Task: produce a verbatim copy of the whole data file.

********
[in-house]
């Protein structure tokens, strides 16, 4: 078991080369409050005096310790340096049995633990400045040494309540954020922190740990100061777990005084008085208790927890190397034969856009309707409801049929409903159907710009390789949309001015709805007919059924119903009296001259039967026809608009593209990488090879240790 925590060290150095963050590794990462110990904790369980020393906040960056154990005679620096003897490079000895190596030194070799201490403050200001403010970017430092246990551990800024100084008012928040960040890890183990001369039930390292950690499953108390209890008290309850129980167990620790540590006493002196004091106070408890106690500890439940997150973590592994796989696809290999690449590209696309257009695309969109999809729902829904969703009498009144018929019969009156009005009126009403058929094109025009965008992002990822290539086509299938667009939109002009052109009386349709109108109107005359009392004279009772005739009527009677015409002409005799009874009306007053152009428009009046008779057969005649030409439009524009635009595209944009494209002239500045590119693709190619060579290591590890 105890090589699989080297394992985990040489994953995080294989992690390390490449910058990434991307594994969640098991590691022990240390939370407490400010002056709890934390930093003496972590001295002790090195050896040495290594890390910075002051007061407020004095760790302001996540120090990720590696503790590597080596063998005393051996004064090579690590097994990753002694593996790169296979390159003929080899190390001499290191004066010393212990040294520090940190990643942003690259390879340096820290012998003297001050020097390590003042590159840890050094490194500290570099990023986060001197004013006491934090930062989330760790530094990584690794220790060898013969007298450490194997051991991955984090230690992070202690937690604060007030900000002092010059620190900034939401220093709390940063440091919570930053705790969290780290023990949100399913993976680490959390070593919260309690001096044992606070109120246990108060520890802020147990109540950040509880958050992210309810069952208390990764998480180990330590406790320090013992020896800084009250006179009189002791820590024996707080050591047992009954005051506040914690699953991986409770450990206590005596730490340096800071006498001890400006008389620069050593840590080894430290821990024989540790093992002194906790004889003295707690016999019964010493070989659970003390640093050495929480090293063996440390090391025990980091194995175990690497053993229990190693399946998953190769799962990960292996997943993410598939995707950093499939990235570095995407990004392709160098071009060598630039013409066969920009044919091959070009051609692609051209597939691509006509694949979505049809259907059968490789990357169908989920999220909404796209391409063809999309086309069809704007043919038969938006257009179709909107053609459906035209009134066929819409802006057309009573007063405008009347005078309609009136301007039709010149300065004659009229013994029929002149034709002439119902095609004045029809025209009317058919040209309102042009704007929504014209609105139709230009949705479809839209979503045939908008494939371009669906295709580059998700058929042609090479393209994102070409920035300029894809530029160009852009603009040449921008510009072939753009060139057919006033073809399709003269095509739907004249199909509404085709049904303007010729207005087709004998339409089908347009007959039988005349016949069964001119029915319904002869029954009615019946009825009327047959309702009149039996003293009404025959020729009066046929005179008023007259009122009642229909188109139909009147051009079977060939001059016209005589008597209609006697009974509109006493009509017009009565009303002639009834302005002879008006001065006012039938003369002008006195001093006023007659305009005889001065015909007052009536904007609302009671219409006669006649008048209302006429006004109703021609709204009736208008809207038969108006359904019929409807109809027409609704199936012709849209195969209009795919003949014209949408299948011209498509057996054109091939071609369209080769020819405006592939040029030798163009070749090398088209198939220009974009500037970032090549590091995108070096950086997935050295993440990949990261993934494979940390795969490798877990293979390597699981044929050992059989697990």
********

[in-house]
């Protein structure tokens, strides 16, 4: 078991080369409050005096310790340096049995633990400045040494309540954020922190740990100061777990005084008085208790927890190397034969856009309707409801049929409903159907710009390789949309001015709805007919059924119903009296001259039967026809608009593209990488090879240790 925590060290150095963050590794990462110990904790369980020393906040960056154990005679620096003897490079000895190596030194070799201490403050200001403010970017430092246990551990800024100084008012928040960040890890183990001369039930390292950690499953108390209890008290309850129980167990620790540590006493002196004091106070408890106690500890439940997150973590592994796989696809290999690449590209696309257009695309969109999809729902829904969703009498009144018929019969009156009005009126009403058929094109025009965008992002990822290539086509299938667009939109002009052109009386349709109108109107005359009392004279009772005739009527009677015409002409005799009874009306007053152009428009009046008779057969005649030409439009524009635009595209944009494209002239500045590119693709190619060579290591590890 105890090589699989080297394992985990040489994953995080294989992690390390490449910058990434991307594994969640098991590691022990240390939370407490400010002056709890934390930093003496972590001295002790090195050896040495290594890390910075002051007061407020004095760790302001996540120090990720590696503790590597080596063998005393051996004064090579690590097994990753002694593996790169296979390159003929080899190390001499290191004066010393212990040294520090940190990643942003690259390879340096820290012998003297001050020097390590003042590159840890050094490194500290570099990023986060001197004013006491934090930062989330760790530094990584690794220790060898013969007298450490194997051991991955984090230690992070202690937690604060007030900000002092010059620190900034939401220093709390940063440091919570930053705790969290780290023990949100399913993976680490959390070593919260309690001096044992606070109120246990108060520890802020147990109540950040509880958050992210309810069952208390990764998480180990330590406790320090013992020896800084009250006179009189002791820590024996707080050591047992009954005051506040914690699953991986409770450990206590005596730490340096800071006498001890400006008389620069050593840590080894430290821990024989540790093992002194906790004889003295707690016999019964010493070989659970003390640093050495929480090293063996440390090391025990980091194995175990690497053993229990190693399946998953190769799962990960292996997943993410598939995707950093499939990235570095995407990004392709160098071009060598630039013409066969920009044919091959070009051609692609051209597939691509006509694949979505049809259907059968490789990357169908989920999220909404796209391409063809999309086309069809704007043919038969938006257009179709909107053609459906035209009134066929819409802006057309009573007063405008009347005078309609009136301007039709010149300065004659009229013994029929002149034709002439119902095609004045029809025209009317058919040209309102042009704007929504014209609105139709230009949705479809839209979503045939908008494939371009669906295709580059998700058929042609090479393209994102070409920035300029894809530029160009852009603009040449921008510009072939753009060139057919006033073809399709003269095509739907004249199909509404085709049904303007010729207005087709004998339409089908347009007959039988005349016949069964001119029915319904002869029954009615019946009825009327047959309702009149039996003293009404025959020729009066046929005179008023007259009122009642229909188109139909009147051009079977060939001059016209005589008597209609006697009974509109006493009509017009009565009303002639009834302005002879008006001065006012039938003369002008006195001093006023007659305009005889001065015909007052009536904007609302009671219409006669006649008048209302006429006004109703021609709204009736208008809207038969108006359904019929409807109809027409609704199936012709849209195969209009795919003949014209949408299948011209498509057996054109091939071609369209080769020819405006592939040029030798163009070749090398088209198939220009974009500037970032090549590091995108070096950086997935050295993440990949990261993934494979940390795969490798877990293979390597699981044929050992059989697990």